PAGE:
The Canadian Institute of Planners (CIP) is the national association for professional planners. The Institute is constituted by a membership of planning professionals across Canada, and has been dedicated to the advancement of responsible planning since 1919. Members are governed by a Code of Professional Practice outlined by the CIP, and must adhere to the ethics contained therein or be subject to investigation.
In Ontario, the provincial affiliate is known as the Ontario Professional Planners Institute (OPPI). Members of the Institute have the designation: Registered Professional Planner (RPP), and are qualified to provide an expert planning opinion on matter before the Ontario Municipal Board. Members are governed by a Professional Code of Conduct outlined by the Ontario Professional Planners Institute, and must adhere to the ethics contained herein or be subject to investigation.
"Planning" means the scientific, aesthetic, and orderly disposition of land, resources, facilities and services with a view to securing the physical, economic and social efficiency, health and well-being of urban and rural communities.”
In the context of land use planning and the services provided by our firm, perhaps a simpler definition of planning might be:
“Planning may be described as the process through which changes to the structure associated with the physical organization and use of land in the urban and rural environment are managed”
Implicit in this definition is the notion that change has implications for not only the physical environment, but the human / social environment that occupies space within our urban and non-urban (rural) areas as well. In this regard, all groups within society are affected by the process of change and therefore must be considered in the planning processes that manage the changing urban and non-urban environments.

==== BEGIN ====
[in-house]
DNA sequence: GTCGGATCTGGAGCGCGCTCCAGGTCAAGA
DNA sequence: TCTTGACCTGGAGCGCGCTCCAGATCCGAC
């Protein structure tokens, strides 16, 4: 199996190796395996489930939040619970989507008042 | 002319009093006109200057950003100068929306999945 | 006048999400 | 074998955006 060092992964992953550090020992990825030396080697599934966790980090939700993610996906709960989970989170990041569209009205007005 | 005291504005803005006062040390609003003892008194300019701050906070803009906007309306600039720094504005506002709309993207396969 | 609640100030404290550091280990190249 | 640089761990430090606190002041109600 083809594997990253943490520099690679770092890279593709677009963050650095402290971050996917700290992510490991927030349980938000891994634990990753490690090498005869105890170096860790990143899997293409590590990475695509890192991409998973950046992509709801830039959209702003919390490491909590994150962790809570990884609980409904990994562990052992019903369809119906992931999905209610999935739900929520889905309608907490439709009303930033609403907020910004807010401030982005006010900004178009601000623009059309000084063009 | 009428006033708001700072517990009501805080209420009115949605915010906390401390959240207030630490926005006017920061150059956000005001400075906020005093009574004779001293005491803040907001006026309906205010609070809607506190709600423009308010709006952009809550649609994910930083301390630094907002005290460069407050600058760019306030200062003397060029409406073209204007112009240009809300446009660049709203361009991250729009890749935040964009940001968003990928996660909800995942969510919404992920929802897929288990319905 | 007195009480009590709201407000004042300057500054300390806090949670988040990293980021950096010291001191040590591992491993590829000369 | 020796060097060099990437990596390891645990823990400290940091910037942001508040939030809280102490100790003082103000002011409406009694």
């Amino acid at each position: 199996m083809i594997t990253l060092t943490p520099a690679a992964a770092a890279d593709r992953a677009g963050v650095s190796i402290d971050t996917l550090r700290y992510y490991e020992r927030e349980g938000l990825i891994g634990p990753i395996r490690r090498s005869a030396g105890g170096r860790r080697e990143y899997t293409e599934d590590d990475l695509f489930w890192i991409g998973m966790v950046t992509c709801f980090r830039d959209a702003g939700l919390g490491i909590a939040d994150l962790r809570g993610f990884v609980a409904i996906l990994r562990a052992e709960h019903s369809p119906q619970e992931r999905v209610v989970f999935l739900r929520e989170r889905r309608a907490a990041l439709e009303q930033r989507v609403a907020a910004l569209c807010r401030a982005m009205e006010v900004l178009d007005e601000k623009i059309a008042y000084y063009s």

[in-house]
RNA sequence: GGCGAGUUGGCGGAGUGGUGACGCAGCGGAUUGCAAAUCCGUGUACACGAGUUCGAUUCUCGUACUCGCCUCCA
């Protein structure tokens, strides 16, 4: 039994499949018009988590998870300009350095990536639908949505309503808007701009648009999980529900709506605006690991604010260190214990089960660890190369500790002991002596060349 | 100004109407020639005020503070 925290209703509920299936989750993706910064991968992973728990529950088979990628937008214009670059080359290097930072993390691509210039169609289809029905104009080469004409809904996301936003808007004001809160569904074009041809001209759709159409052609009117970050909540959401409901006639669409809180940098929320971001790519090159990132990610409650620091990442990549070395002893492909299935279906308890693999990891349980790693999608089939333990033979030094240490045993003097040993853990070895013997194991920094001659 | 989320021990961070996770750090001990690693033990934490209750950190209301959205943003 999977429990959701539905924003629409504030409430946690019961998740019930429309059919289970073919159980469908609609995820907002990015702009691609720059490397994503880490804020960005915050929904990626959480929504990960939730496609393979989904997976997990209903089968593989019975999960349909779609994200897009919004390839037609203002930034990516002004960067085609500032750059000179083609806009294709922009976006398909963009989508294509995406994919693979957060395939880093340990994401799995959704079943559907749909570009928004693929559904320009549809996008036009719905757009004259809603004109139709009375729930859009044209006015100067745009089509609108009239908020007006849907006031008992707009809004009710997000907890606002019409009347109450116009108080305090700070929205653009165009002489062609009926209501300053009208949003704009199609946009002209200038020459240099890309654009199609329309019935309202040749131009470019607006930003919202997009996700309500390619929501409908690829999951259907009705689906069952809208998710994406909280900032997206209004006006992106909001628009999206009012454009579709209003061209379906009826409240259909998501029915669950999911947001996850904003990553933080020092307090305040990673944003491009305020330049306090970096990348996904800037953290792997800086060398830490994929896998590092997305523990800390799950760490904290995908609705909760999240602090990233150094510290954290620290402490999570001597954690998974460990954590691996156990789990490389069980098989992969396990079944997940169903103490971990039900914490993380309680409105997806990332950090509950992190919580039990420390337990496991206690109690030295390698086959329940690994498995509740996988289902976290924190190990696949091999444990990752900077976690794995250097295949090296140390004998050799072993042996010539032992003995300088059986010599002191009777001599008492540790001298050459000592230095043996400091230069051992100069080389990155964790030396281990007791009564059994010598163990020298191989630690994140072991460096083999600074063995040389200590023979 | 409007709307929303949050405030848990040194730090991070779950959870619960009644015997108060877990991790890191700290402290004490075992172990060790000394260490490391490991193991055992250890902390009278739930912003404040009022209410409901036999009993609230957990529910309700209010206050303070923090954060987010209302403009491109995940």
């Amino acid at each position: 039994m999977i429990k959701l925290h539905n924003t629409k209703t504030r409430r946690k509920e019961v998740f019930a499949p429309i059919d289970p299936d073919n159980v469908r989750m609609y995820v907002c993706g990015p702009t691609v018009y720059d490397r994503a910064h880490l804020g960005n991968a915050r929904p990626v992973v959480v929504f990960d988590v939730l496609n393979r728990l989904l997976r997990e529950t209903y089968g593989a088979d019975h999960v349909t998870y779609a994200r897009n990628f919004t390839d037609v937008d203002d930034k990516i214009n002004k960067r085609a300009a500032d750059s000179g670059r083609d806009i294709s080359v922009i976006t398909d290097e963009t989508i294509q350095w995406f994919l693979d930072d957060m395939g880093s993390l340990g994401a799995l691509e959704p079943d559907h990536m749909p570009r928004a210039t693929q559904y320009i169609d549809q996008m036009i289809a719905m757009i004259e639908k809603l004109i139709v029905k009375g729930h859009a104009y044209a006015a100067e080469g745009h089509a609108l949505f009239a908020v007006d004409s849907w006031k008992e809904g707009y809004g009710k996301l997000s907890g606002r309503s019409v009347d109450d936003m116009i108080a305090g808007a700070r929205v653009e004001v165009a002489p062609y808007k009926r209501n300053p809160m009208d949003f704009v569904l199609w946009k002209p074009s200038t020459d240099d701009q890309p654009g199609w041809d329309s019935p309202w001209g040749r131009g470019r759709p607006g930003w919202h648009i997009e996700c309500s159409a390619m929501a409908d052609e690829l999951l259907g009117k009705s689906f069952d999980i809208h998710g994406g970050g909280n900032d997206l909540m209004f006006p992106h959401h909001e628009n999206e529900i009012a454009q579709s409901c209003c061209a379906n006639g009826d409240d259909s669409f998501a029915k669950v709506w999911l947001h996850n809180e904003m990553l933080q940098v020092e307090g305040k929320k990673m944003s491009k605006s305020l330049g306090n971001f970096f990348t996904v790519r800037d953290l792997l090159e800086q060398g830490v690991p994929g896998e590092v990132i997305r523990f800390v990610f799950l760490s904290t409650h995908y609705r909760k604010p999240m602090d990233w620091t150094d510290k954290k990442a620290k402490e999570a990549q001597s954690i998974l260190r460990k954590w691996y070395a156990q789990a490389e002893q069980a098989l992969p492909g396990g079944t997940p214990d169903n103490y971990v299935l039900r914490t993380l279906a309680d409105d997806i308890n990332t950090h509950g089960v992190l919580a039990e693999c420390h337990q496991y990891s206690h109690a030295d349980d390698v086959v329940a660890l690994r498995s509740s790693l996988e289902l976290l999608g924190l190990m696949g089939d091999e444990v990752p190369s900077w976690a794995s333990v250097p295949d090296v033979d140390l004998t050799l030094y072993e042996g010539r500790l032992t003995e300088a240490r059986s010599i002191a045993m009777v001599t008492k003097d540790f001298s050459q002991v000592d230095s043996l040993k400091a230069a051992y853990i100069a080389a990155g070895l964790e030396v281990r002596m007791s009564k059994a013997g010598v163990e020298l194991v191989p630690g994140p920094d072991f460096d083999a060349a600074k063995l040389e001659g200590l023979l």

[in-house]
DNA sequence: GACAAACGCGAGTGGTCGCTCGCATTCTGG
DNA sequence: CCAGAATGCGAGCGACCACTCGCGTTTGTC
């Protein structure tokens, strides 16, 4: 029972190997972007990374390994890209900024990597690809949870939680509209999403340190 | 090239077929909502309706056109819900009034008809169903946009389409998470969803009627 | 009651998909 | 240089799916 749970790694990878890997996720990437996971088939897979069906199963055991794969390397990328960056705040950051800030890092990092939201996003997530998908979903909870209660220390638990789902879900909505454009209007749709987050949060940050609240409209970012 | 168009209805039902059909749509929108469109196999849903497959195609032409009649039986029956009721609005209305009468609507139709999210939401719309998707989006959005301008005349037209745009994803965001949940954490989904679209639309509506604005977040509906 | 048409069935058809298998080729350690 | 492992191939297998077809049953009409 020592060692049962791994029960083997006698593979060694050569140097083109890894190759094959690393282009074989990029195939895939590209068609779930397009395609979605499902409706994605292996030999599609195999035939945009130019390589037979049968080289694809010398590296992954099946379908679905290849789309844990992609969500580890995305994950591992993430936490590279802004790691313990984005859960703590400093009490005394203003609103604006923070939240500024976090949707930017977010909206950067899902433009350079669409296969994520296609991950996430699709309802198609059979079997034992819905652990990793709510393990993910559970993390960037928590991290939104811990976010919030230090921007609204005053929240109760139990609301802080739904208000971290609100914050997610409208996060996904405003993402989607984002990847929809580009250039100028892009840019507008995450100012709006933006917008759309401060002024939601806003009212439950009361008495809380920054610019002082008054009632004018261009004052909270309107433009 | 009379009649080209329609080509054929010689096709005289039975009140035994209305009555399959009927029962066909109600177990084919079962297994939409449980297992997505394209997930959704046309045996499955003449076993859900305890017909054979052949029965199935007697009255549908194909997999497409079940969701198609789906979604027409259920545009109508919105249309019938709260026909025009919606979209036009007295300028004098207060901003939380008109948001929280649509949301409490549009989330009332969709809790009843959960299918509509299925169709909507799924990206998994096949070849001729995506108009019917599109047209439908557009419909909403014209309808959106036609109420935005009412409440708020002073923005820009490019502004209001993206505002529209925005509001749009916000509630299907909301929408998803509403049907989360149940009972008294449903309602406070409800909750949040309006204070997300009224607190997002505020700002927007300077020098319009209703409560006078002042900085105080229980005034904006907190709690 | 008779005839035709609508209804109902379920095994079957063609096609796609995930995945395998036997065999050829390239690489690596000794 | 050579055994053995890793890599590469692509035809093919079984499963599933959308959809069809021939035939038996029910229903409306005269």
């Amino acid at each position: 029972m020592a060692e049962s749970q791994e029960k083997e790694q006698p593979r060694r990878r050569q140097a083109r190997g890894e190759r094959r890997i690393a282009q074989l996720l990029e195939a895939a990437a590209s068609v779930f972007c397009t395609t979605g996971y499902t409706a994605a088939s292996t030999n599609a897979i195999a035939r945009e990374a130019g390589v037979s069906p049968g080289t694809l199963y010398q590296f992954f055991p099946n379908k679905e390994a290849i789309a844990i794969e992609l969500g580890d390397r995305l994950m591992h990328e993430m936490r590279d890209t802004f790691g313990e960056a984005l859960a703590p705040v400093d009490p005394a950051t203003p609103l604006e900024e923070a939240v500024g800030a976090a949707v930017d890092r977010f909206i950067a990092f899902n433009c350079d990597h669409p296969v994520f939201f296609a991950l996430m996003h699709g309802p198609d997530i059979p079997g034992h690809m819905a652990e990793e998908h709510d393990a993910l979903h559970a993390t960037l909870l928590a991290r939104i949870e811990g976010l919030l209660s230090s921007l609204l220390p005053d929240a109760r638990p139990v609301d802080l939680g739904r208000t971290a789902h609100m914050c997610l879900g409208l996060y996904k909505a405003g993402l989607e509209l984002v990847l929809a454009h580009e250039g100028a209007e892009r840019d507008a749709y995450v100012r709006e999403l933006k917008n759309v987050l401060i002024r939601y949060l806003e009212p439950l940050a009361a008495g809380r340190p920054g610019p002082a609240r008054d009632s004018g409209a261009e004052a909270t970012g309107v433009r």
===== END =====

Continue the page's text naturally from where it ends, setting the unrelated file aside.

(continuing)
Intrinsic to the notion of Planning is the idea that "Planning" is the art of compromise, or the management of change, such than society's vision for the future may be realized.
Responsible planning has always been vital to the sustainability of safe, healthy, and secure urban environments. Canada's population is growing and, with more people migrating from rural to urban areas, the planning profession must increasingly deal with urbanization issues, such as:
• conversion of land from natural habitats to urban built areas,
• maintenance and use of natural resources and habitats,
• development of transportation related infrastructure,
• ensuring environmental protection.
Not only do planners deal with land use, but also:
• planning social and community services,
• managing cultural and heritage resources,
• creating economic capacity in local communities,
• addressing transportation and infrastructure,
• work internationally.
A Registered Professional Planner accredited by OPPI has a university degree, usually in planning or a related area, has a minimum of three years of responsible planning experience, and has met rigorous examination standards.
Registered Professional Planners are required to follow OPPI's Professional Code of Practice. If a planner fails to live up to the Code's ethics and a client complains, OPPI will investigate the matter and, if necessary, discipline the planner.
Planners are available to work with homeowners, developers, municipalities, heritage preservation associations, and community and environmental groups. OPPI offers guidelines for individuals and groups seeking to hire a professional planner.
Planners who are not members of OPPI may practise in Ontario, but they may not call themselves Registered Professional Planners and OPPI does not regulate their activities or ethics.
OPPI maintains a directory of Registered Professional Planners in Ontario who are available for consulting work. To use the directory, specify the kind of planner you need (land use, environmental, transportation, etc.) and the location. (Source: OPPI)
For further information and/or to discuss your land use project requirements in confidence, please Contact Us today.